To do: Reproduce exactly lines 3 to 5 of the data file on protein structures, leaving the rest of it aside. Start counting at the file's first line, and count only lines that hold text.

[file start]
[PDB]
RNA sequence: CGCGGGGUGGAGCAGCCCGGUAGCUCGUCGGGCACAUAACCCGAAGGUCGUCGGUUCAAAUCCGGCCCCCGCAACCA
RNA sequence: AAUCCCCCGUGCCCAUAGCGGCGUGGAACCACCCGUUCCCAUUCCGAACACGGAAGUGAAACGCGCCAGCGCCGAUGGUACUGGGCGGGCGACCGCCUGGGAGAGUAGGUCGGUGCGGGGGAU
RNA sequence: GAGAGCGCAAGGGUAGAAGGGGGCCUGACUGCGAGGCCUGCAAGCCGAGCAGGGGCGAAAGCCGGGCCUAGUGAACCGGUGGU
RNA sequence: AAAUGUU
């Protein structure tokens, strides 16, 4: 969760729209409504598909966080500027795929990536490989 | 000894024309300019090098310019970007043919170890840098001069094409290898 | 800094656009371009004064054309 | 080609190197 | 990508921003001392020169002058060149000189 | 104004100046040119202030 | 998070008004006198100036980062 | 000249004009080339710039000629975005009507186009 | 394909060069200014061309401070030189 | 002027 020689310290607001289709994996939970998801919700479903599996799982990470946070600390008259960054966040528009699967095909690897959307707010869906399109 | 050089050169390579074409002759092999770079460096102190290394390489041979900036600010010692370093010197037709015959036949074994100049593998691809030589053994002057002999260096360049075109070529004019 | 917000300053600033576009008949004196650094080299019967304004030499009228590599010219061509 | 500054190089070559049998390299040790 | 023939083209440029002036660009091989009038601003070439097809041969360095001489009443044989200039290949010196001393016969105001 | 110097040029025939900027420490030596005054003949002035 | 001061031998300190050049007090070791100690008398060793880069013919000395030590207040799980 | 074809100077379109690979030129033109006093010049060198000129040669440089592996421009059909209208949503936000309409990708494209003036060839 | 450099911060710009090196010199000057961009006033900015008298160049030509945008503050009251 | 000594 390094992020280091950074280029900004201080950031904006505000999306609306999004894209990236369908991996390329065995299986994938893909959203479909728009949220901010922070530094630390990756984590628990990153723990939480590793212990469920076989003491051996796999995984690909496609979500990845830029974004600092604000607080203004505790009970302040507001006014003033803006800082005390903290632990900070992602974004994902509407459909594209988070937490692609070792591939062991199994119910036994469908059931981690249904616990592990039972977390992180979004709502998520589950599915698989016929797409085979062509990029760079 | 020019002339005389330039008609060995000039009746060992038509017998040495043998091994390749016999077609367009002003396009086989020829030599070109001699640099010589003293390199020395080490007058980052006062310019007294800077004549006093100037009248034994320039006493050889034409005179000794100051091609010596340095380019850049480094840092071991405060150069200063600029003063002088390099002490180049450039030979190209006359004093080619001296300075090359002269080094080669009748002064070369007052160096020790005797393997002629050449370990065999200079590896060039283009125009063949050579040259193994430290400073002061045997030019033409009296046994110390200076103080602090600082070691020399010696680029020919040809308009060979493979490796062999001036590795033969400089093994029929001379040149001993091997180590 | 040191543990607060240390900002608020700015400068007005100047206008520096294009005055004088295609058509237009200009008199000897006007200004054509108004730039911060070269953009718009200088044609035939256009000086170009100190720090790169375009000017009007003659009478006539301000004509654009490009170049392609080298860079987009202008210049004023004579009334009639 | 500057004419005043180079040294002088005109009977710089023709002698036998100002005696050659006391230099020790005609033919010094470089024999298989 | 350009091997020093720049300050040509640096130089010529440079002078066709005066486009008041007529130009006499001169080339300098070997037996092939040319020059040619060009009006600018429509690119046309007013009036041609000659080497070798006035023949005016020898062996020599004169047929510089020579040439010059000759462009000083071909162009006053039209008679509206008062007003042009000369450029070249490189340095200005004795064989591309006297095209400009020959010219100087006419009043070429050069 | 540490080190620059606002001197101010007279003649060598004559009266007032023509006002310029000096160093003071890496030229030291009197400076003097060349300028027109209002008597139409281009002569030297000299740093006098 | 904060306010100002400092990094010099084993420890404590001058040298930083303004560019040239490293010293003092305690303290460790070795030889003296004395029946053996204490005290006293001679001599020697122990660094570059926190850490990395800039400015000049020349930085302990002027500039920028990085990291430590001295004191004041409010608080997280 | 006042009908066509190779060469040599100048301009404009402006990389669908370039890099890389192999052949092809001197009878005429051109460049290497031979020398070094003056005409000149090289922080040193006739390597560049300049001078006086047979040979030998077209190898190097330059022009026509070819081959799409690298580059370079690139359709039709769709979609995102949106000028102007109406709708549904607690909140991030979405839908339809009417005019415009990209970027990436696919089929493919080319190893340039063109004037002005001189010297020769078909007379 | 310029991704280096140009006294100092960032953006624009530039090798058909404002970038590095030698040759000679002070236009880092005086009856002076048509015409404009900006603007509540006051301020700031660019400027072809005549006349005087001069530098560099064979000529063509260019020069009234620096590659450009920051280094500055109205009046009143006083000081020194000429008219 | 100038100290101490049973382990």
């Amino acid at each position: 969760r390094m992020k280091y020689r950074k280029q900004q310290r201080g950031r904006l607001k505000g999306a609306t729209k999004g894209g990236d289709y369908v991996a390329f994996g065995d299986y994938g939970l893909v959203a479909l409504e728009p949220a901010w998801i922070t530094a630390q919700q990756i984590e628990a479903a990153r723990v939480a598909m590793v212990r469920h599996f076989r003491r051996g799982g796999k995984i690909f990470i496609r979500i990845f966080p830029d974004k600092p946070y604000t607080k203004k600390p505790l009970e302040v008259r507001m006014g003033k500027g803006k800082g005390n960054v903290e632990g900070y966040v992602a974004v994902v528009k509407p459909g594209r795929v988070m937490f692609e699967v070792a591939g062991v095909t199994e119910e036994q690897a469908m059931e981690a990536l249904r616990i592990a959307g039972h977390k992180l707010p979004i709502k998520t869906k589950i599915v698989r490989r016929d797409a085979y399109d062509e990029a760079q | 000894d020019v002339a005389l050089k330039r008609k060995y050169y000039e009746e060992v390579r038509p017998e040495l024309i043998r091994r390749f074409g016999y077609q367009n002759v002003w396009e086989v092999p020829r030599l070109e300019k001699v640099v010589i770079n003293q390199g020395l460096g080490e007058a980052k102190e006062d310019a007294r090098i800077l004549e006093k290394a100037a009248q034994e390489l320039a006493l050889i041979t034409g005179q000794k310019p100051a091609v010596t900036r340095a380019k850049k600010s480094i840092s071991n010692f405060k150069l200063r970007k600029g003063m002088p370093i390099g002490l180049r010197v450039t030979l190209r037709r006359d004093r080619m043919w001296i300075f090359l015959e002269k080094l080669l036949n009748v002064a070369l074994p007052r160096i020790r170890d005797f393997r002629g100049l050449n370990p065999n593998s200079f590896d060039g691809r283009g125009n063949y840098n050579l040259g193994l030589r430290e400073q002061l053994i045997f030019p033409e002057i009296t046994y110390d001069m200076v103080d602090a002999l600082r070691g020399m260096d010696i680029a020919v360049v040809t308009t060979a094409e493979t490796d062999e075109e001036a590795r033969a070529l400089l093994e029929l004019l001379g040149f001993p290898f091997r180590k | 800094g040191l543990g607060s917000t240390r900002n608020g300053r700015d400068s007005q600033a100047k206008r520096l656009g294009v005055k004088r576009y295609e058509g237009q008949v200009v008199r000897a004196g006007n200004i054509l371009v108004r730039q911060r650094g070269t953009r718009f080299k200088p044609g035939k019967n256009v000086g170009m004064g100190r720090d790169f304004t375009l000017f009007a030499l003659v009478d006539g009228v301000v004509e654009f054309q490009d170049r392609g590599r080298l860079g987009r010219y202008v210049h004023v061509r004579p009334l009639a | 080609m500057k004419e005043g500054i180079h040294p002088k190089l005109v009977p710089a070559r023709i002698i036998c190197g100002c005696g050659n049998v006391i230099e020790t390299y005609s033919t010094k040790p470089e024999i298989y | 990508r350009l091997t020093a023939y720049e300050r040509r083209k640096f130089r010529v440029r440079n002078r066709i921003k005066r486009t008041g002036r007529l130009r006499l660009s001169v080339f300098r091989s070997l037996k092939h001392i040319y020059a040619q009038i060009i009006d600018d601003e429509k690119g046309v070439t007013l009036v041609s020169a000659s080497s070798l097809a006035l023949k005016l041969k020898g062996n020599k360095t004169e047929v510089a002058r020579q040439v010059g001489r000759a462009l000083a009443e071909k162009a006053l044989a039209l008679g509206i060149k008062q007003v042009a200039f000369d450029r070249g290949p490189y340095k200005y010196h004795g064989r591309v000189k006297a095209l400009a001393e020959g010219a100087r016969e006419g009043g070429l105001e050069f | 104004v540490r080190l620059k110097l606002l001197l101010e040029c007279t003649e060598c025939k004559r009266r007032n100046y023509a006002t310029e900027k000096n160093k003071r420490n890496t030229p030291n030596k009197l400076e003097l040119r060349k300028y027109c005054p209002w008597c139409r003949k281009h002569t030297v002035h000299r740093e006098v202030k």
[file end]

RNA sequence: AAUCCCCCGUGCCCAUAGCGGCGUGGAACCACCCGUUCCCAUUCCGAACACGGAAGUGAAACGCGCCAGCGCCGAUGGUACUGGGCGGGCGACCGCCUGGGAGAGUAGGUCGGUGCGGGGGAU
RNA sequence: GAGAGCGCAAGGGUAGAAGGGGGCCUGACUGCGAGGCCUGCAAGCCGAGCAGGGGCGAAAGCCGGGCCUAGUGAACCGGUGGU
RNA sequence: AAAUGUU